Ciliandry Anky Abadi, another top deforester, is owned by the Fangiono family. The Fangiono family also own 65 percent of First Resources Ltd, which is a significant supplier to at least 20 traders/refiners and consumer goods companies with NDPE policies. CRR covered this commercial relationship in its June 2018 report on shadow companies and how they present palm oil investors with risks and undermine NDPE efforts. The report showed how the close ties between the two companies may present risks to companies and investors. PT Ciliandry Anky Abadi is deforesting on its PT Agrindo Green Lestari and PT Citra Agro Abadi in Central Kalimantan.

In fifth place is Bintulu Lumber Development (BLD) Plantations, which was the largest deforester in Malaysia in 2018. BLD Plantations has developed approximately 3000 ha of peat this year on its plantation in Mukah division in Sarawak, Malaysia. BLD appears in the supply chains of multiple traders and consumer goods companies, including Fuji Oils, AAK, ADM, Nestlé, IOI, Cargill, and Reckitt Benckiser.

At number six is the Bewani Oil Palm Plantation (BOPPL) in Vanimo, Papua New Guinea, where 3,000 ha was cleared in 2018. The plantation is owned by nine members of the Malaysian Tee family. The Tee family has majority and minority ownership of a number of companies known as the Prosper Group, which includes the Bursa Malaysia-listed Far East Holdings Bhd and Future Prelude Sdn Bhd. The Tee family, which owns BOPPL, is the majority owner of four palm oil mills and the minority owner of another four mills in Pahang, Peninsular Malaysia. These mills appear in the supply chains of many companies with NDPE policies, including Wilmar, Mewah , IOI, Musim Mas, Sime Darby, ADM, AAK, Cargill, Reckitt Benckiser, General Mills, P&G, Mondelez, Nestlé, Olam, Mars and Unilever.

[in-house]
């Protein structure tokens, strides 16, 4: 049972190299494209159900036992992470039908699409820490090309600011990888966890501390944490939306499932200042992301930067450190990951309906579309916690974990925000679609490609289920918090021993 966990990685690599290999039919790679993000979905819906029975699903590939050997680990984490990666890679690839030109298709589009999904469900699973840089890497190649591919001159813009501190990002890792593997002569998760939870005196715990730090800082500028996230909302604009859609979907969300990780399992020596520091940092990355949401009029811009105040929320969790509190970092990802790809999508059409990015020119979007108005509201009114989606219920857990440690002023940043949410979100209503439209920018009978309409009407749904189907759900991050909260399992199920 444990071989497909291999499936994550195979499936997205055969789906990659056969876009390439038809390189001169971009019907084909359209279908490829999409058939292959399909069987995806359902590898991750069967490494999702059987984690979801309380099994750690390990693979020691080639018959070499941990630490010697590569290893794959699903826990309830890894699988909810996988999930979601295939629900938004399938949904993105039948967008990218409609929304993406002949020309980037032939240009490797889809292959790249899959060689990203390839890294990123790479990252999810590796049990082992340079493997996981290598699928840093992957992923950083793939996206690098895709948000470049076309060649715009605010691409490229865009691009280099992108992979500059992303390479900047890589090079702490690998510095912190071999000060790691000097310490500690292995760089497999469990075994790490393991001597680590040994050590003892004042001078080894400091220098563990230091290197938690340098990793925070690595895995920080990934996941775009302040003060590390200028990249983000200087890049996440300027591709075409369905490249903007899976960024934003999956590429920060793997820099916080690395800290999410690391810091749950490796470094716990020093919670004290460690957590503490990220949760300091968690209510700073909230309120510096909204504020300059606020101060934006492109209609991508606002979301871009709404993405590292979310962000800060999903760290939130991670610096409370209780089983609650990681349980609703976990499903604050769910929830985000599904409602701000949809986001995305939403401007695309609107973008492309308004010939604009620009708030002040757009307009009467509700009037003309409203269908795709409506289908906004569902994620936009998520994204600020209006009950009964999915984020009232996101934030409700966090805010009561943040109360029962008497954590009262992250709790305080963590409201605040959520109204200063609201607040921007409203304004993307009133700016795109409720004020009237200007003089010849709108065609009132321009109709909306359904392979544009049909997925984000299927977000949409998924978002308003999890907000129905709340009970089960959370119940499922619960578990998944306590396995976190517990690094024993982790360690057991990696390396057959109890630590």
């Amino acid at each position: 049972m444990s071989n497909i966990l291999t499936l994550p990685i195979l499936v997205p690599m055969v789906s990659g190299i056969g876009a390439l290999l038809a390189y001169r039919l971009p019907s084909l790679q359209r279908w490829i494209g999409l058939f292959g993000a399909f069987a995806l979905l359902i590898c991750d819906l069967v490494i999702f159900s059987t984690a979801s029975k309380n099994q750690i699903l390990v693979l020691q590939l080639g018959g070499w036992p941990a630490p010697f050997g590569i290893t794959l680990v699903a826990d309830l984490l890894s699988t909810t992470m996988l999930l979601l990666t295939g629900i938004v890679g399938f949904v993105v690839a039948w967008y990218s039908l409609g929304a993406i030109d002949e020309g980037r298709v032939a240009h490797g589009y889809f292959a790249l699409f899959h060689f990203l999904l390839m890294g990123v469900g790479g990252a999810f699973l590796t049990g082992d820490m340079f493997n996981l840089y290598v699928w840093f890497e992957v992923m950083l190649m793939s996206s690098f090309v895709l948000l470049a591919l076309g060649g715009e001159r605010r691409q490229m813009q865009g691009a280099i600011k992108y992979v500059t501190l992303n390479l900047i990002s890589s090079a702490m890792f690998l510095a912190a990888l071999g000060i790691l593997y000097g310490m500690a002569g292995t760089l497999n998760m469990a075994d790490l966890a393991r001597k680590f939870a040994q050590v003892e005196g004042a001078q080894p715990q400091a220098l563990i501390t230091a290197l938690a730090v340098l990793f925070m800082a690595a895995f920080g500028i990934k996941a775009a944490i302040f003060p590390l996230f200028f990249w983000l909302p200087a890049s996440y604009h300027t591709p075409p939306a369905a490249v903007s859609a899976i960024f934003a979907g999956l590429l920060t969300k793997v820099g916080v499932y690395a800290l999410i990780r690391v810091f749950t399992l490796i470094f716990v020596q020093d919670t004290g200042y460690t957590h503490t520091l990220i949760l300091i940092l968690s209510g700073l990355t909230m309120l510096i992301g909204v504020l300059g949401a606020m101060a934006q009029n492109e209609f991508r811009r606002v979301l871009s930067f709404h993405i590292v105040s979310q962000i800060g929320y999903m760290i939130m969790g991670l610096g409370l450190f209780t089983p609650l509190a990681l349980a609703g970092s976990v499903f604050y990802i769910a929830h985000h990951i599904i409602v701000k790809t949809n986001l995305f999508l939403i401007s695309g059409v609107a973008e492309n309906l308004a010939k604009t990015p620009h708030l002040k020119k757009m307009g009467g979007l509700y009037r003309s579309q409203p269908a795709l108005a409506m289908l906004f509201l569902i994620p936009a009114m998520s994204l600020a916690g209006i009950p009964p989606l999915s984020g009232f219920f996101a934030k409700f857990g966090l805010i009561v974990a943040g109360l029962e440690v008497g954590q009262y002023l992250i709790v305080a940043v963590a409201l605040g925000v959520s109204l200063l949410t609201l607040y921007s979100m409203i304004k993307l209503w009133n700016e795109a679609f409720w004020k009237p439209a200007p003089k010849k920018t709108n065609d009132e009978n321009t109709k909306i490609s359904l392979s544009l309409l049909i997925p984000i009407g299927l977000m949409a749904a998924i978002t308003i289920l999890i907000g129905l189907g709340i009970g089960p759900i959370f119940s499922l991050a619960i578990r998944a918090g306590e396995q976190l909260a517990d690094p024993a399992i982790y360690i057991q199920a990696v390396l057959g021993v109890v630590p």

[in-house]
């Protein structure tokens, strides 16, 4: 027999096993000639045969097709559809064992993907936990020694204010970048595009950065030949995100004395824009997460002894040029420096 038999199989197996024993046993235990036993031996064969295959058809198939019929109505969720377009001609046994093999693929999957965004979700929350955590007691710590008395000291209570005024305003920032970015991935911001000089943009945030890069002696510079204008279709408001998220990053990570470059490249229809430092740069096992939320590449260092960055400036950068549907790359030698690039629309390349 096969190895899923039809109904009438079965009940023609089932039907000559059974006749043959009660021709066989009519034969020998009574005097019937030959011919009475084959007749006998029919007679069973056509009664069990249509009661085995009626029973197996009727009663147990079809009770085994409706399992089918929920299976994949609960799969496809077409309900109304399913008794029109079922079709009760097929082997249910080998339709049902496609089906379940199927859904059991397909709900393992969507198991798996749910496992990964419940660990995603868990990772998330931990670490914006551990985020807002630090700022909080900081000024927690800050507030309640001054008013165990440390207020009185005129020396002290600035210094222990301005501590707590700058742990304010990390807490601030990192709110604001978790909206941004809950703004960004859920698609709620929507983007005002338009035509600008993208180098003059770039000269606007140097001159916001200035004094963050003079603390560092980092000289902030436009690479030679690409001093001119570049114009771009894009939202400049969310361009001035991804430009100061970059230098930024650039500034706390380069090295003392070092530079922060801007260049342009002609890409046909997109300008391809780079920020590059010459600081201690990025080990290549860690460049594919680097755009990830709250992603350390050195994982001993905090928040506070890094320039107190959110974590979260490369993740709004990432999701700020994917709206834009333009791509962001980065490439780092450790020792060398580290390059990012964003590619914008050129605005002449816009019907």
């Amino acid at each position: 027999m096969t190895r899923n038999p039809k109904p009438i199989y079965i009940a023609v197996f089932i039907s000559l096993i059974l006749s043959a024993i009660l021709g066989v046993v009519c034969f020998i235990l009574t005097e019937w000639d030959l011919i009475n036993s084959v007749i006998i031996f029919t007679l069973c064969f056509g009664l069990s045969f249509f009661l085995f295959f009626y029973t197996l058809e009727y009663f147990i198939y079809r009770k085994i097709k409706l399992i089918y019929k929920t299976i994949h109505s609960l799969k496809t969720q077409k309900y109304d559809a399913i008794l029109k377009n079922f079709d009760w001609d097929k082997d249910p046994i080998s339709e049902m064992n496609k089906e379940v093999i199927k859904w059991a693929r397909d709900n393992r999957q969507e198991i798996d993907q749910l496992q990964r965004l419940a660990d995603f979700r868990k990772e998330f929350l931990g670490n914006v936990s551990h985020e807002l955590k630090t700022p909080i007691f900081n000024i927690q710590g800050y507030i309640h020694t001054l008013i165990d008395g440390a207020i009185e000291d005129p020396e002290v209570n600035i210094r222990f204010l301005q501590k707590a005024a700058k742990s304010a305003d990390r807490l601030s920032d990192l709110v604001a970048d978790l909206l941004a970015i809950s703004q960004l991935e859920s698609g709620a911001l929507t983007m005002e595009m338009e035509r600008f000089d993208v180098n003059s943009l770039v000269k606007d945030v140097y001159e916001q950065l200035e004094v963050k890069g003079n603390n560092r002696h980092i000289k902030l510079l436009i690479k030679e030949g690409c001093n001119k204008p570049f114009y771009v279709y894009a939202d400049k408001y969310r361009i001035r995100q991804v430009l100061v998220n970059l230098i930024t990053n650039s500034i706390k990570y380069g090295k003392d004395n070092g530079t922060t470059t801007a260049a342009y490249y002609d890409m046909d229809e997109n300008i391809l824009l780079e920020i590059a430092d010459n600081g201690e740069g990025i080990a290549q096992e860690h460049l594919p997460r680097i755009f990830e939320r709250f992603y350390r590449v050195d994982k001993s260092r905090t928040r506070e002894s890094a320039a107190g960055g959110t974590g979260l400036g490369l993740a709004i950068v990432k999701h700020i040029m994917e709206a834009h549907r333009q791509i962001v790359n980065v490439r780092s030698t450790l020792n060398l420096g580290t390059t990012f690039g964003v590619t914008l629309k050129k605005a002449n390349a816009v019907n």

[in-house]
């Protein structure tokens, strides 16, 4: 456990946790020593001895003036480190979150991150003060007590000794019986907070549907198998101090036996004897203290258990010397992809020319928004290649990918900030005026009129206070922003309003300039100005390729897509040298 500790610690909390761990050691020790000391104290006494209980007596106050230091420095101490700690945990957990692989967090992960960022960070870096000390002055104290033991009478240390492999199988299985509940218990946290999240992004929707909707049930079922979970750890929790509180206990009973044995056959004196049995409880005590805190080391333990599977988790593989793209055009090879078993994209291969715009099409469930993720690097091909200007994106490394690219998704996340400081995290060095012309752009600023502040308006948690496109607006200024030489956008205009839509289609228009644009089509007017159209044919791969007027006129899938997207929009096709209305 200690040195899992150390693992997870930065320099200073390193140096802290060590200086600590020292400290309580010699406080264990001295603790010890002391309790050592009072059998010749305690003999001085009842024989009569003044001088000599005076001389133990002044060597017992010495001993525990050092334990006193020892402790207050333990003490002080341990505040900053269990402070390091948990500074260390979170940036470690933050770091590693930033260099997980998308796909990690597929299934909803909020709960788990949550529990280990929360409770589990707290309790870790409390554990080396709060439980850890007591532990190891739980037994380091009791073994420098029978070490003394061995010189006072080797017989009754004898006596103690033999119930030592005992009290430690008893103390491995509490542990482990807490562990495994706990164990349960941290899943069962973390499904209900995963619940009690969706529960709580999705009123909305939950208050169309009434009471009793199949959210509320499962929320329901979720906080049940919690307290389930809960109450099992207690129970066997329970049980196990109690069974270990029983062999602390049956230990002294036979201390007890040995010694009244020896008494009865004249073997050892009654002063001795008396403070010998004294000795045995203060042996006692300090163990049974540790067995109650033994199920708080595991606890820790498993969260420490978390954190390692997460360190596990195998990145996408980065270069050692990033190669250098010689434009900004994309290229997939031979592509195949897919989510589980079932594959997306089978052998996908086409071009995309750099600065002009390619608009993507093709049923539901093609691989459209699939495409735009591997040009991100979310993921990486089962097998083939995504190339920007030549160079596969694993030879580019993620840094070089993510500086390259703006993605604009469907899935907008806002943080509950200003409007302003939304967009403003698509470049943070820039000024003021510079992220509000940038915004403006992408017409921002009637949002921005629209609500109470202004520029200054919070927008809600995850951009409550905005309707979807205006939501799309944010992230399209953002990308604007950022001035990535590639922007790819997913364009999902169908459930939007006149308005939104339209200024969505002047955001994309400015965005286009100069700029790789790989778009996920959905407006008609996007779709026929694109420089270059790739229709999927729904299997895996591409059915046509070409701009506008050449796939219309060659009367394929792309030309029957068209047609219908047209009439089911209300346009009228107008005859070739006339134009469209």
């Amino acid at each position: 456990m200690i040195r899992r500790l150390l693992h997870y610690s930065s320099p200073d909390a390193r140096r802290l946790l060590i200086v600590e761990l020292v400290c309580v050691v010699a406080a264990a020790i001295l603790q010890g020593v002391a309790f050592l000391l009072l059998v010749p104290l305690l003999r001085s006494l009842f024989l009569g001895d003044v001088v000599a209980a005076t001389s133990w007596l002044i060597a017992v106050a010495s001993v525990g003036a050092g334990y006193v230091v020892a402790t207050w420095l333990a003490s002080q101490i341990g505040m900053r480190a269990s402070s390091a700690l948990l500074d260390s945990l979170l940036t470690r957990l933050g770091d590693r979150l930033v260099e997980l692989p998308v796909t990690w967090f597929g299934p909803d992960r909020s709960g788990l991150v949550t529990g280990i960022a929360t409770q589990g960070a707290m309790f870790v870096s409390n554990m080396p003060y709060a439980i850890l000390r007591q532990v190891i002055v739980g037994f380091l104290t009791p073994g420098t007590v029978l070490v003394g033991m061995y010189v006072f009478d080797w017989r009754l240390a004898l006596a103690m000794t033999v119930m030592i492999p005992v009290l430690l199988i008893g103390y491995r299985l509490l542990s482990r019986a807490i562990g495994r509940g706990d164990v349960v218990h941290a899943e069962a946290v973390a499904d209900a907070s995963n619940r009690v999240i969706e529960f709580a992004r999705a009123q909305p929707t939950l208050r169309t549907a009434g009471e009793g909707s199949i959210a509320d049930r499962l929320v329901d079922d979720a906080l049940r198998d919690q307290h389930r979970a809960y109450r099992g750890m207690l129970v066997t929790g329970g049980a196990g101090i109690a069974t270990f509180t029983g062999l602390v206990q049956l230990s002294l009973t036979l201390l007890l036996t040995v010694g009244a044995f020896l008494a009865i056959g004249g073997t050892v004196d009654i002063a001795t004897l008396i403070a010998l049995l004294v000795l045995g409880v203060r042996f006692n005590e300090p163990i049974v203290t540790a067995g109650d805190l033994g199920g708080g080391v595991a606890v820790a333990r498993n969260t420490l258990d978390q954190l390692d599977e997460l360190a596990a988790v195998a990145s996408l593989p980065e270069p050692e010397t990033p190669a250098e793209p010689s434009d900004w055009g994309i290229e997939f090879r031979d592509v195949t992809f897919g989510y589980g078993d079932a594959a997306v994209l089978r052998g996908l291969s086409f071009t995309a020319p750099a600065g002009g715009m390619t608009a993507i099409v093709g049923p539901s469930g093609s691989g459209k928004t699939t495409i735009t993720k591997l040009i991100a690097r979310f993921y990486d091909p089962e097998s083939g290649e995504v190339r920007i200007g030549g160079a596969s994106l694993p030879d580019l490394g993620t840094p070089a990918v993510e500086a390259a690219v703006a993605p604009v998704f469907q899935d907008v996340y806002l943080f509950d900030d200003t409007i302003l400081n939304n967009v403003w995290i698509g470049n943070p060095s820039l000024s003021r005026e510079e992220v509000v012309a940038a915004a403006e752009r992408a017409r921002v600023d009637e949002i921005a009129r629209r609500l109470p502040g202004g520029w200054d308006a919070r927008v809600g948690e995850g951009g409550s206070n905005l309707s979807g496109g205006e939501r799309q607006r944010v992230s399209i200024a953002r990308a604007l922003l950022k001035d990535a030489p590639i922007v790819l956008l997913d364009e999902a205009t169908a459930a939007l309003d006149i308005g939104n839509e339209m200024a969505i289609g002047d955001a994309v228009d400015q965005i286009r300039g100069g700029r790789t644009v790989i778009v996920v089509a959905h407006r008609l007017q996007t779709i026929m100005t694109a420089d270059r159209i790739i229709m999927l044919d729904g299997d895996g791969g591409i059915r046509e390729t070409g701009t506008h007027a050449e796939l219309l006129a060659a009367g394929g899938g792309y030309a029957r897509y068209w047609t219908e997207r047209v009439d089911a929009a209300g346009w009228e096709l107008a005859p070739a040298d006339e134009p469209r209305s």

Mulia Sawit Agro Group has been clearing peat and peat forest on its PT Persada Era Agro Kencana plantation in Central Kalimantan. Mulia Sawit Agro Group, which was established in 2007 and operates five oil palm plantations and one mill in Central Kalimantan, appears in the supply chains of Mars, Bunge Loders Croklaan, Cargill, Musim Mas and PZ Cussons.

The list is rounded out by Tunas Baru Lampung, Austindo Nusantara Jaya and Sawit Sumbermas Sarana. CRR has previously covered deforestation and peat clearance issues on their plantations. Austindo Nusantara Jaya was the first company known to have violated the RSPO’s new Principles & Criteria due to ongoing deforestation on its plantation in West Papua.

Effects on investors, downstream companies

The list of top 10 deforesters consists of listed and non-listed entities. In light of high investments risks related to market access, stranded land, and higher cost of capital in the case buyers execute NDPE policies, investors and financiers of listed growers are likely to be more alert to deforestation developments. Moreover, traders that source from these growers could face market risks. This situation would lead to higher investment risks for shareholders and other financiers of these traders. Finally, as a result of increasing transparency in sourcing by downstream companies, shareholders and financiers of these fast-moving consumer good companies would face reputation risks.